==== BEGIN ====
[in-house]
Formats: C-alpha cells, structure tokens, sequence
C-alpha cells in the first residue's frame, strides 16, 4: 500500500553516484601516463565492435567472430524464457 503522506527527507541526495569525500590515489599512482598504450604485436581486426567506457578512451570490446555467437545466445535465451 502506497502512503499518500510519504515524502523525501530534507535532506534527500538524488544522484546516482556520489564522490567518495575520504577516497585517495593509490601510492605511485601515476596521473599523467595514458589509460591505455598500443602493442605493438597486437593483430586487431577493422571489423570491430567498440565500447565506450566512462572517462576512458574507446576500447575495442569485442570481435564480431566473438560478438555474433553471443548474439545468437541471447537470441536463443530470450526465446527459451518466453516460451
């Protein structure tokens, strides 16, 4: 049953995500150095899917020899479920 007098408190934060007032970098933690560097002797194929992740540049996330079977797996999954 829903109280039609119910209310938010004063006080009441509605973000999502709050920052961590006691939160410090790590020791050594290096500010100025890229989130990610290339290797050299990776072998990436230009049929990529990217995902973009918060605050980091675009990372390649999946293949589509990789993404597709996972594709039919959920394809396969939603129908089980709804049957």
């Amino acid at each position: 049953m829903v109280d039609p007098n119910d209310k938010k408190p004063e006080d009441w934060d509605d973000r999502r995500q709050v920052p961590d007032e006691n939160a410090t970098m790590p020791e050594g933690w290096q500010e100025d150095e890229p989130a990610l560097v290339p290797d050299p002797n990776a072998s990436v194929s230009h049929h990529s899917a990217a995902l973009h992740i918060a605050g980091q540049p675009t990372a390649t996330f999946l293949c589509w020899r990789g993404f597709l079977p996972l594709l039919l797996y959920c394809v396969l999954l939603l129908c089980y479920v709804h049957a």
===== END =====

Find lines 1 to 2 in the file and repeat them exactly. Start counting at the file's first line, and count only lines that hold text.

[in-house]
Formats: C-alpha cells, structure tokens, sequence